There's a new Windows update, and it's got quite a few goodies inside for you to explore. It's one of those rollouts that in days gone by would have been marked by a decimal point increase in the version number. Here's everything you're getting in the latest update for Windows 10.
Tagged With windows 10
It's a little later than expected, due to a last minute bug that needed fixing, but Microsoft has finally launched the Windows 10 April 2018 Update. The title is dry, but the updates are good, especially if you're coming from Google's Chrome OS or Apple's macOS. In those cases you might notice some, uh, familiar features. It's almost like Microsoft picked through some of the coolest features its competitors have and finally put them into Windows.
Sea of Thieves was opened up to the world with a Final Beta over the weekend, ahead of its full release next week.
When I first played Sea of Thieves, I was apprehensive. It didn't grab me at all. But, after taking on voyage after voyage - alone or with friends and strangers - I’ve now spent so many hours sailing on the sea that, when I close my eyes, I can still hear the water crashing.
This is how I fell in love with Sea of Thieves.
It's been a busy week for the Microsoft Store. With the Sea of Thieves closed beta and the subsequent beta for the Age of Empires remaster, gamers have been rediscovering Microsoft's answer to Steam.
But to put it kindly: if the Microsoft Store is the answer, I don't want to know what the question is.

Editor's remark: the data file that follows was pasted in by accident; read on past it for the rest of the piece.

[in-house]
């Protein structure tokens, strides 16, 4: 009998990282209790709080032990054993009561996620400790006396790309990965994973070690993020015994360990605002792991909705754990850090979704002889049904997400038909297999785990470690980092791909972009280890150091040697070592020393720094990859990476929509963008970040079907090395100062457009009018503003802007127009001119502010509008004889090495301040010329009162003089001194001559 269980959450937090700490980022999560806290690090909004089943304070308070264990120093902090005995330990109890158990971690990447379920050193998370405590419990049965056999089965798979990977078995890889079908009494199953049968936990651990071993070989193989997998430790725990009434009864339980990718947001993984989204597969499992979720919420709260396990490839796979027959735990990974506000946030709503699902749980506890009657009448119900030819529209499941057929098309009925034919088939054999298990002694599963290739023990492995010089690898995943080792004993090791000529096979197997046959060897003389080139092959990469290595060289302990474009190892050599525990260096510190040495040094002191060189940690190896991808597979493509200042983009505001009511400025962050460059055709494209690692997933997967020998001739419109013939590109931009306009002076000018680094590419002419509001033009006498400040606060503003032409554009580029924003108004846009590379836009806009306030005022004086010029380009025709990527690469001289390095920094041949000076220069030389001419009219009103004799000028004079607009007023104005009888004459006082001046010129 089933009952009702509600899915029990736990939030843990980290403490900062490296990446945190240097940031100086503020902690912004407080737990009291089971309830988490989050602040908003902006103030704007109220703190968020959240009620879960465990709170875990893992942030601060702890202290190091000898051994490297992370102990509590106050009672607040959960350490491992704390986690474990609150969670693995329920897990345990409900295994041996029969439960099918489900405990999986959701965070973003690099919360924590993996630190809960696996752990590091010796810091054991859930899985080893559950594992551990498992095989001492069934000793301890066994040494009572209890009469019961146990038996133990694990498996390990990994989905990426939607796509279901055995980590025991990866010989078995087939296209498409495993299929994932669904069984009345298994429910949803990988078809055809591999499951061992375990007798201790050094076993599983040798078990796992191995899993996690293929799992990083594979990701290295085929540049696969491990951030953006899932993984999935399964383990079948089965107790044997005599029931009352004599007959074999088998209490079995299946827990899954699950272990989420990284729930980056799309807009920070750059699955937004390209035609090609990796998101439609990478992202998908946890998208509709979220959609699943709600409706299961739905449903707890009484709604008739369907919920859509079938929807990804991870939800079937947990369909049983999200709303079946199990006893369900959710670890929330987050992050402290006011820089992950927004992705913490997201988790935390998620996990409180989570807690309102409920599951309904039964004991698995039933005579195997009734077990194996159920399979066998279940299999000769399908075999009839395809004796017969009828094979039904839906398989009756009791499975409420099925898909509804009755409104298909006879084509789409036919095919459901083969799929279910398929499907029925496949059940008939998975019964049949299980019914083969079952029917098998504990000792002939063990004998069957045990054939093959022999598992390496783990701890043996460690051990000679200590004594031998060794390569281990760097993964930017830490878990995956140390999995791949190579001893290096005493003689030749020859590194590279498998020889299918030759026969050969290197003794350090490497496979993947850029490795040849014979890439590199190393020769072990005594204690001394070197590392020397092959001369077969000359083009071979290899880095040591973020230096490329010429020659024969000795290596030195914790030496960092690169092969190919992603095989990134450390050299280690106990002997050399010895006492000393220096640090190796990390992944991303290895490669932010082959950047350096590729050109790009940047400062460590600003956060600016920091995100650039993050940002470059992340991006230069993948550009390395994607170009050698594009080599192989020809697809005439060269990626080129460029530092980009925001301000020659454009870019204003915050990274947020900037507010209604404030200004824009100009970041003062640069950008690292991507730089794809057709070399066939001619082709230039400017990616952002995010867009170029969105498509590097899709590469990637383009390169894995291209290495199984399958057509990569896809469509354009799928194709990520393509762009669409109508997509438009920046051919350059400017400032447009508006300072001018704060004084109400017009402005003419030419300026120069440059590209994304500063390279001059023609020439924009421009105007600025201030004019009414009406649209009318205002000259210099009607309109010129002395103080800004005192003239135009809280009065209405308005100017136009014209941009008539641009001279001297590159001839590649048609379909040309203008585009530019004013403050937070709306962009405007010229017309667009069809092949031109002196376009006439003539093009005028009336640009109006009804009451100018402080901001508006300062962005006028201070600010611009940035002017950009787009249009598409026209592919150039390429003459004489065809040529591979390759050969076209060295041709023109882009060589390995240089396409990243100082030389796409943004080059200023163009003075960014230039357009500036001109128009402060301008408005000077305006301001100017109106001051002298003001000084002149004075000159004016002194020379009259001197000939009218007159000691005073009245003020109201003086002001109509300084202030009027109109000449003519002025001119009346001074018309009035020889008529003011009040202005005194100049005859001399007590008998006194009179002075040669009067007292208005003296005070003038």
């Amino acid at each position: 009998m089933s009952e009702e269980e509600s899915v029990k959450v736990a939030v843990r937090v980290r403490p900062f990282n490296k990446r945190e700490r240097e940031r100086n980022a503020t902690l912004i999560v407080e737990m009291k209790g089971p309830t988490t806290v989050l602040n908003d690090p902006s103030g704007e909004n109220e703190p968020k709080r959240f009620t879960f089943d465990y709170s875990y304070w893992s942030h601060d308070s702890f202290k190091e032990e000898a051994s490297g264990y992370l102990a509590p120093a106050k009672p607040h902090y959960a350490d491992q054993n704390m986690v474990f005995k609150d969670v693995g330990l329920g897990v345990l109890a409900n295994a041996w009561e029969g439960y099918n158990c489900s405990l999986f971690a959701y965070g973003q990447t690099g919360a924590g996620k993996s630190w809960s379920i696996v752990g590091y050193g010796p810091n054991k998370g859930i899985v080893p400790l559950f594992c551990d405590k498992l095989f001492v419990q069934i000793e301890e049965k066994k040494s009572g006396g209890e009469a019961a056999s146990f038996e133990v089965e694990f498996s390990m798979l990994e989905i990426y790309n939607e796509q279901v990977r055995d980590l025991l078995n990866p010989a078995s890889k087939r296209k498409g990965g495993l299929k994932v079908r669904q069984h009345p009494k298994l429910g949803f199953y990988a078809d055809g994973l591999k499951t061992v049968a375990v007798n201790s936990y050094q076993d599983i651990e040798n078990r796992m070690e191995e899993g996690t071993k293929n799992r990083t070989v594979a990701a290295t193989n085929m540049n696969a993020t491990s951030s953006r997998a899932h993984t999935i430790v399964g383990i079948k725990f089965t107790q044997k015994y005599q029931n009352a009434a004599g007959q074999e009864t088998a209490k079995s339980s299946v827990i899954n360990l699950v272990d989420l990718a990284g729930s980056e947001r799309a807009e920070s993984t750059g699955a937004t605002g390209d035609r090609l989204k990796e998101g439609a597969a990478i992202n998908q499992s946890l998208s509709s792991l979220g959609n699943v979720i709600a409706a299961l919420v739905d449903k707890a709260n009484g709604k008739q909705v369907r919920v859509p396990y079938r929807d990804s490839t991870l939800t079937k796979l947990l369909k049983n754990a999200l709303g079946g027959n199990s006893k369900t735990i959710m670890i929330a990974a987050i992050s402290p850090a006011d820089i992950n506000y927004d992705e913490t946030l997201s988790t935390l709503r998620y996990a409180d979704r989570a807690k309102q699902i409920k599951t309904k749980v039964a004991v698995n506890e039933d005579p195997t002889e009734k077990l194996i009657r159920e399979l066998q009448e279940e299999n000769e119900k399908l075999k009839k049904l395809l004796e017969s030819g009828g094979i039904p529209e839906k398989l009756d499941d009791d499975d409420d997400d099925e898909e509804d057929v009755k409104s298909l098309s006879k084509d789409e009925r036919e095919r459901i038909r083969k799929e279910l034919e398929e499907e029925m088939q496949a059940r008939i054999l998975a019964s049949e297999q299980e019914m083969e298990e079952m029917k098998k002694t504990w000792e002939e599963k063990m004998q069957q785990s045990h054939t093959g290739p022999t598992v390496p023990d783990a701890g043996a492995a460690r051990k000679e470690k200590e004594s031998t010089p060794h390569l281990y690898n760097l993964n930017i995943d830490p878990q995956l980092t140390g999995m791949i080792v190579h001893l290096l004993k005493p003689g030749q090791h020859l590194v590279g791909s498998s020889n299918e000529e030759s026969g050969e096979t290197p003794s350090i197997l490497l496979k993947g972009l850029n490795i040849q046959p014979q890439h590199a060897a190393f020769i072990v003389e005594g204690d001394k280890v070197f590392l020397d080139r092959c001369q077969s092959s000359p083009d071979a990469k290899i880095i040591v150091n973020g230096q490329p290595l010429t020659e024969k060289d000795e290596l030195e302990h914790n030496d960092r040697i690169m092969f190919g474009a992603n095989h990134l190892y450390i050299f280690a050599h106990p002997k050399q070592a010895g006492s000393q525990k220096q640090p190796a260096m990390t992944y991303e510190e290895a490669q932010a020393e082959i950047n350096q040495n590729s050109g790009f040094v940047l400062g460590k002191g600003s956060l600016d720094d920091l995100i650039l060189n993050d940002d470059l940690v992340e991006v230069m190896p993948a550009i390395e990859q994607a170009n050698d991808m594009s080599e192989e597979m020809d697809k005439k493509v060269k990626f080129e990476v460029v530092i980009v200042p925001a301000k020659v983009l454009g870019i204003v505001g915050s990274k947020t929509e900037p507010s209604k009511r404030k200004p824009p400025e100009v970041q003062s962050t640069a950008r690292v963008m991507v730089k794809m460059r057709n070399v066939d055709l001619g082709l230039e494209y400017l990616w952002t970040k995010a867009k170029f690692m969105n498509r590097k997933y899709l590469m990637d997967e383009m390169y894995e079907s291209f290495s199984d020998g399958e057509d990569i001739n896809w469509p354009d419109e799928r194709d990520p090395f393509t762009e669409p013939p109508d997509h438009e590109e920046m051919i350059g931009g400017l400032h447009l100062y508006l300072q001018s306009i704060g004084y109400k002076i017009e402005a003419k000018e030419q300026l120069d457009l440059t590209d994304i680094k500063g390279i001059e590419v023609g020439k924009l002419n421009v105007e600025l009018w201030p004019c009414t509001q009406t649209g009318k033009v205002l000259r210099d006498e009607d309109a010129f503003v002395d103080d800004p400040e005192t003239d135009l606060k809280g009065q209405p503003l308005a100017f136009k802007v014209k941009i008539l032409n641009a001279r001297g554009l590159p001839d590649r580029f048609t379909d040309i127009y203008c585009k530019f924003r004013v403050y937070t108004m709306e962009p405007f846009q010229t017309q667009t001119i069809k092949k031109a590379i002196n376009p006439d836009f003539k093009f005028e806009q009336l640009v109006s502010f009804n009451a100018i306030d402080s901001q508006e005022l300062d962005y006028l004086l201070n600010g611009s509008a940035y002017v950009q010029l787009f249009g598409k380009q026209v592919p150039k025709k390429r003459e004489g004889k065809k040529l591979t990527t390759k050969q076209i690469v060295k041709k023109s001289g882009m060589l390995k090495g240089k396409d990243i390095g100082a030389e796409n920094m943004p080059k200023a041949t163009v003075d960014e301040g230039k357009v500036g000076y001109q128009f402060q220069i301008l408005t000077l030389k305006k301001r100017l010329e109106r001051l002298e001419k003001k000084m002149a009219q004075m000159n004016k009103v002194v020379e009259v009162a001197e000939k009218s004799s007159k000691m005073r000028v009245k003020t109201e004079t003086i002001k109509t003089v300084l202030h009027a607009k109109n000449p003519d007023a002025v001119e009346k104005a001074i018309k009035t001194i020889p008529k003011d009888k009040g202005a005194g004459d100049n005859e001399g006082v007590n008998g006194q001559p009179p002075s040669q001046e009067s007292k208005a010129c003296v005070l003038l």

The command line (or Terminal for you Mac fans) is a throwback to a simpler age of computing, before mouse pointers and application windows and desktop wallpaper. Back when it was just you and a window full of text. Operating systems have long since evolved beyond the humble command line interface, but there's still no better tool for quickly disseminating complex information in your operating system -- and you can actually do some other pretty cool stuff with them, too.
Coming soon to Xbox One, PlayStation 4 and PC, the third instalment of Zen Studios' pinball platform will focus on community run tournaments and multiplayer match-ups. Today the studio announced which console and PC platforms can play together, as well as which Pinball FX 2 tables players can import into Pinball FX 3.
The end of an era is looming. With the upcoming Windows 10 Creators Update, that's expected to go into broad release in a few weeks, Microsoft has listed a bunch of programs that are either being removed or deprecated. Paint will be deprecated, with development ceasing on a piece of software that's been a part of Windows since 1985.
Every now and again, the topic of cross-play between consoles and PC comes up. And just about every time, the same argument gets rolled out: it's a nice idea, but console players will get stomped, so it's not worth doing. Still, that's not stopping Gears of War 4 from merging PC and Xbox One players in their competitive modes.
Phantom Dust, which we very recently named one of the best Xbox games, is re-releasing tomorrow on Xbox One and Windows 10. And it will be free.
A new architecture from a processor vendor is always going to snag the attention of hardware lovers and their magnifying glasses. AMD's Zen, found in its freshly stamped Ryzen line is the current target and amongst all the numbers, testers have discovered something interesting; a discrepancy in the Ryzen's performance and Windows 10. But which party is to blame -- if any?
Over the last few days the tech community has been busy unpacking a new version of Windows, dubbed "Windows Cloud". Microsoft hasn't officially confirmed its existence, but the horse has well and truly bolted after a build of the OS appeared on Twitter.
Shortly after that, people began dissecting the nature of Windows Cloud. And the first thing that popped up was a disturbing message telling users that "the app you're trying to run isn't designed for this version of Windows". So, naturally, people got pissed. Enter stage right, Tim Sweeney.